The research on this topic has come a long way and continues to grow. We know that a dark room is good for sleep, whereas one with too much light can alter sleep patterns in a way that ultimately affects our health. Too much light exposure at night – outside the home or inside from devices and other light sources – can cause eye strain, disturb circadian rhythms, suppress melatonin and disrupt sleep. Night-shift workers who are exposed to bright light during the usual sleep hours have higher risk of developing cancer. A number of studies have also linked bright light at night with a risk for cardiovascular disease, type 2 diabetes, hypertension, obesity, depression and other disorders. One study during the COVID-19 pandemic, for example, reported that people had a more severe and longer COVID-19 disease course when they were sleep deprived, worked at night or lived in communities with excess light at night.
Now that we know how much our nighttime environments are becoming brighter, we realize that we could begin to see larger effects on our health, especially in places with glaring light displays.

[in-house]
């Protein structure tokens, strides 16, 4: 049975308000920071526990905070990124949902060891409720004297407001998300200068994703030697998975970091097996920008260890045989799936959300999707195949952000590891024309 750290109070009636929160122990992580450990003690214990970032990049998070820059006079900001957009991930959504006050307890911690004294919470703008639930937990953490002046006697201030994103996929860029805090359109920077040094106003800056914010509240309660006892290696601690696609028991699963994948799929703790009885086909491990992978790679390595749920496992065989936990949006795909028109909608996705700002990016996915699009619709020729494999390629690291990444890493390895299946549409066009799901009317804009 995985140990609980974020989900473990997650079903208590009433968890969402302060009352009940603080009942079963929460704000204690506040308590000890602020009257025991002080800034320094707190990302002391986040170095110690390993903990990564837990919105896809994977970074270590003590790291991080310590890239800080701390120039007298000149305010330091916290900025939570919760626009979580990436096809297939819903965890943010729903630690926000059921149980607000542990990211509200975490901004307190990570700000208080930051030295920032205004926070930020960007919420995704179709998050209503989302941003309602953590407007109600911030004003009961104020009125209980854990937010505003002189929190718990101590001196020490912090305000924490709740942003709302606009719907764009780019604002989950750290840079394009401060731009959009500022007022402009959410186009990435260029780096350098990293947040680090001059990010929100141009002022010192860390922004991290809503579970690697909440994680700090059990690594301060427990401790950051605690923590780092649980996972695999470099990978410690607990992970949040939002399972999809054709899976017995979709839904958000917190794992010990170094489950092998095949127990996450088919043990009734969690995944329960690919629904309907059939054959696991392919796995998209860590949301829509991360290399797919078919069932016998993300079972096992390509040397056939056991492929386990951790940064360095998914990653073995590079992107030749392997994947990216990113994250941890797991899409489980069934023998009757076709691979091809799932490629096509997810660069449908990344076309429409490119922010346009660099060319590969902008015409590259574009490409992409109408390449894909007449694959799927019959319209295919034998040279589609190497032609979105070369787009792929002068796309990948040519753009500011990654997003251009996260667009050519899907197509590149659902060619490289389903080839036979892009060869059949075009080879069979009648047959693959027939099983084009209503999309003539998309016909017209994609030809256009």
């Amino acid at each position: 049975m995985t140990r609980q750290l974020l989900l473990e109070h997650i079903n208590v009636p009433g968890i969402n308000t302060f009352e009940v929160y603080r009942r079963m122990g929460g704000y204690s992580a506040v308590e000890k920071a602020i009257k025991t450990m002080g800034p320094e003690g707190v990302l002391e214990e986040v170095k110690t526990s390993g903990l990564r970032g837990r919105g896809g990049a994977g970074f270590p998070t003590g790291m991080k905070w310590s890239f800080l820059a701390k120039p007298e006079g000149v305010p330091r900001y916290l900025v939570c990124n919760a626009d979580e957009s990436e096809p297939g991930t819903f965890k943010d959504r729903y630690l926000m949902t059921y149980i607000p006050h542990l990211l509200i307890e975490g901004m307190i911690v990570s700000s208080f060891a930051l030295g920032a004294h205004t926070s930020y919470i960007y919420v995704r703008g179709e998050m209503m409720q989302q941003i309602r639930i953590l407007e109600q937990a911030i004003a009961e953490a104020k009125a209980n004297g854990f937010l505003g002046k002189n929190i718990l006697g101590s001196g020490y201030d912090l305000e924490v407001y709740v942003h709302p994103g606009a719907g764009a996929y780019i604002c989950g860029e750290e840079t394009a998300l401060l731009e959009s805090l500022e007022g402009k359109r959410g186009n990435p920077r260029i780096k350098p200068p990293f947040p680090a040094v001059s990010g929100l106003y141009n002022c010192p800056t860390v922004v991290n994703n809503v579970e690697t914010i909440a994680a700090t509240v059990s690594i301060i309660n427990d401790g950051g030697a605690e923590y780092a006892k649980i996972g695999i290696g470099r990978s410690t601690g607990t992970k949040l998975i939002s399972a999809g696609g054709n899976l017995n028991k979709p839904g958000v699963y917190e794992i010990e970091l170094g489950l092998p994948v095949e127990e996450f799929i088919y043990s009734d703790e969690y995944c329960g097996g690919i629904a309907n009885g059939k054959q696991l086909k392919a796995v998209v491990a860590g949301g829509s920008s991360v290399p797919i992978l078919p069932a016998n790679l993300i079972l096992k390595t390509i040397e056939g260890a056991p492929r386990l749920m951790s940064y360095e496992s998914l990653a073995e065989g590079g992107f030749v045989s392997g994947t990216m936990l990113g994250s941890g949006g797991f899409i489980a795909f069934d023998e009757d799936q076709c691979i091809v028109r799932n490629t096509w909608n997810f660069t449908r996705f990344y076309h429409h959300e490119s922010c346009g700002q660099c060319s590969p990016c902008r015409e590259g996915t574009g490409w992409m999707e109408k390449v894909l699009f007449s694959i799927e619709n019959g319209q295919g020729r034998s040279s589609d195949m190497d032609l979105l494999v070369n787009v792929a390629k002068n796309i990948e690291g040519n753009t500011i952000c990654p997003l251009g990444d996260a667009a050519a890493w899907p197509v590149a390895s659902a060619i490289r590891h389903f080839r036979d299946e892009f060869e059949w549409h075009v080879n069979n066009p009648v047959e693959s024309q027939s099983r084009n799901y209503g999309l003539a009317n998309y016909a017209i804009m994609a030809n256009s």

Why does the light at night have such a big effect on our health?
In the last two decades researchers discovered that we have a third kind of photoreceptor cell in our eyes that helps keep our circadian clock on track. Aside from the cones that detect color and movement, and rods that give us night vision, we also have the ipRGC photoreceptors, which are responsible for correcting circadian cycles (which can make us feel jetlag when we travel across time zones). These cells are responsible for signaling when it’s time for our brains to be alert and change heart rate in response to bright light. They also prompt the release of melatonin from the pineal gland during the evening and night, which helps promote sleep.
What’s interesting is that these circadian photoreceptors are most strongly activated by blue light. That means that to these cells, exposure to blue light in the evening or night, can be the equivalent to daylight exposure. When these cells detect a sufficient amount of blue light, they signal to the body that it’s time for middle-of-the-day alertness.